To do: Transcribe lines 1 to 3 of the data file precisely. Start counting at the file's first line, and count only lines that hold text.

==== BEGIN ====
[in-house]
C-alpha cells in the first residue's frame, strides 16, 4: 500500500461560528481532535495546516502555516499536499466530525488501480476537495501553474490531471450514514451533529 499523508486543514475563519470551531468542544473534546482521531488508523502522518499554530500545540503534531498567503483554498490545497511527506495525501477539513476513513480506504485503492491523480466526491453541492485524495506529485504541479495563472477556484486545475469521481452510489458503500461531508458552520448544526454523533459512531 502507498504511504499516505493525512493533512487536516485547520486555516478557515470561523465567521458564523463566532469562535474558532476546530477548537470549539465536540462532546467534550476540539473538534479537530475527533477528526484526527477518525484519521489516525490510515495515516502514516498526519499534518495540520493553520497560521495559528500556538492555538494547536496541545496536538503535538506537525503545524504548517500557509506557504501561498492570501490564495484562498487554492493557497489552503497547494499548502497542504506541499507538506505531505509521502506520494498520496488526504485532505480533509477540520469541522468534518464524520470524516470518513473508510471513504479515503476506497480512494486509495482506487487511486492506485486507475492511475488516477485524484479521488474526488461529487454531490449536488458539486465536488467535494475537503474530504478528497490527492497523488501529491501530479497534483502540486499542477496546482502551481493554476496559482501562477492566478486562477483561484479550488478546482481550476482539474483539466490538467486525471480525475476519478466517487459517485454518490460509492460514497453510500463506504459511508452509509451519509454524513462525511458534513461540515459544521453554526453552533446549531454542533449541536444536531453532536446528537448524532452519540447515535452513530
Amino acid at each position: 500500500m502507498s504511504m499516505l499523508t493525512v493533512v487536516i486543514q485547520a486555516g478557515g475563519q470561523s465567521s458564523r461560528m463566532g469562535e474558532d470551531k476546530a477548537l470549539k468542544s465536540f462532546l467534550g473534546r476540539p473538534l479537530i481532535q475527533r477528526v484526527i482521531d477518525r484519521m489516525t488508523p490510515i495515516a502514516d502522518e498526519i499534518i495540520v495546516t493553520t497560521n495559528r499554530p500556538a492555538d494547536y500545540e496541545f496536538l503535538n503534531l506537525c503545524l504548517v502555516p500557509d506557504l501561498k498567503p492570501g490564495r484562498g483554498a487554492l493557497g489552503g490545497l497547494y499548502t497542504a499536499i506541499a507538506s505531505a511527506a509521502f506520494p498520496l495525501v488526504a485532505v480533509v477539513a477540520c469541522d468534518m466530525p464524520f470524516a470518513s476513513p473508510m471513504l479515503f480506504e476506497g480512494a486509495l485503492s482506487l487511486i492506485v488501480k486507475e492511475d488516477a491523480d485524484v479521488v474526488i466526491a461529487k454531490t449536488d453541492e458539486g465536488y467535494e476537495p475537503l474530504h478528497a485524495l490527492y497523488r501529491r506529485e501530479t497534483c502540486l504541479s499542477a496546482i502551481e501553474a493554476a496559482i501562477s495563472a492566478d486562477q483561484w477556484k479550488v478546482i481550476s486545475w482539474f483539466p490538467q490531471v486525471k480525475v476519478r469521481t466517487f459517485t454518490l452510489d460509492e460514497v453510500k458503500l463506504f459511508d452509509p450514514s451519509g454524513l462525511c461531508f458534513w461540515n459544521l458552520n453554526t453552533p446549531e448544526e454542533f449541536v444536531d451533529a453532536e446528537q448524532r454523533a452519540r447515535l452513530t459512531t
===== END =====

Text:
[in-house]
C-alpha cells in the first residue's frame, strides 16, 4: 500500500461560528481532535495546516502555516499536499466530525488501480476537495501553474490531471450514514451533529 499523508486543514475563519470551531468542544473534546482521531488508523502522518499554530500545540503534531498567503483554498490545497511527506495525501477539513476513513480506504485503492491523480466526491453541492485524495506529485504541479495563472477556484486545475469521481452510489458503500461531508458552520448544526454523533459512531 502507498504511504499516505493525512493533512487536516485547520486555516478557515470561523465567521458564523463566532469562535474558532476546530477548537470549539465536540462532546467534550476540539473538534479537530475527533477528526484526527477518525484519521489516525490510515495515516502514516498526519499534518495540520493553520497560521495559528500556538492555538494547536496541545496536538503535538506537525503545524504548517500557509506557504501561498492570501490564495484562498487554492493557497489552503497547494499548502497542504506541499507538506505531505509521502506520494498520496488526504485532505480533509477540520469541522468534518464524520470524516470518513473508510471513504479515503476506497480512494486509495482506487487511486492506485486507475492511475488516477485524484479521488474526488461529487454531490449536488458539486465536488467535494475537503474530504478528497490527492497523488501529491501530479497534483502540486499542477496546482502551481493554476496559482501562477492566478486562477483561484479550488478546482481550476482539474483539466490538467486525471480525475476519478466517487459517485454518490460509492460514497453510500463506504459511508452509509451519509454524513462525511458534513461540515459544521453554526453552533446549531454542533449541536444536531453532536446528537448524532452519540447515535452513530
Amino acid at each position: 500500500m502507498s504511504m499516505l499523508t493525512v493533512v487536516i486543514q485547520a486555516g478557515g475563519q470561523s465567521s458564523r461560528m463566532g469562535e474558532d470551531k476546530a477548537l470549539k468542544s465536540f462532546l467534550g473534546r476540539p473538534l479537530i481532535q475527533r477528526v484526527i482521531d477518525r484519521m489516525t488508523p490510515i495515516a502514516d502522518e498526519i499534518i495540520v495546516t493553520t497560521n495559528r499554530p500556538a492555538d494547536y500545540e496541545f496536538l503535538n503534531l506537525c503545524l504548517v502555516p500557509d506557504l501561498k498567503p492570501g490564495r484562498g483554498a487554492l493557497g489552503g490545497l497547494y499548502t497542504a499536499i506541499a507538506s505531505a511527506a509521502f506520494p498520496l495525501v488526504a485532505v480533509v477539513a477540520c469541522d468534518m466530525p464524520f470524516a470518513s476513513p473508510m471513504l479515503f480506504e476506497g480512494a486509495l485503492s482506487l487511486i492506485v488501480k486507475e492511475d488516477a491523480d485524484v479521488v474526488i466526491a461529487k454531490t449536488d453541492e458539486g465536488y467535494e476537495p475537503l474530504h478528497a485524495l490527492y497523488r501529491r506529485e501530479t497534483c502540486l504541479s499542477a496546482i502551481e501553474a493554476a496559482i501562477s495563472a492566478d486562477q483561484w477556484k479550488v478546482i481550476s486545475w482539474f483539466p490538467q490531471v486525471k480525475v476519478r469521481t466517487f459517485t454518490l452510489d460509492e460514497v453510500k458503500l463506504f459511508d452509509p450514514s451519509g454524513l462525511c461531508f458534513w461540515n459544521l458552520n453554526t453552533p446549531e448544526e454542533f449541536v444536531d451533529a453532536e446528537q448524532r454523533a452519540r447515535l452513530t459512531t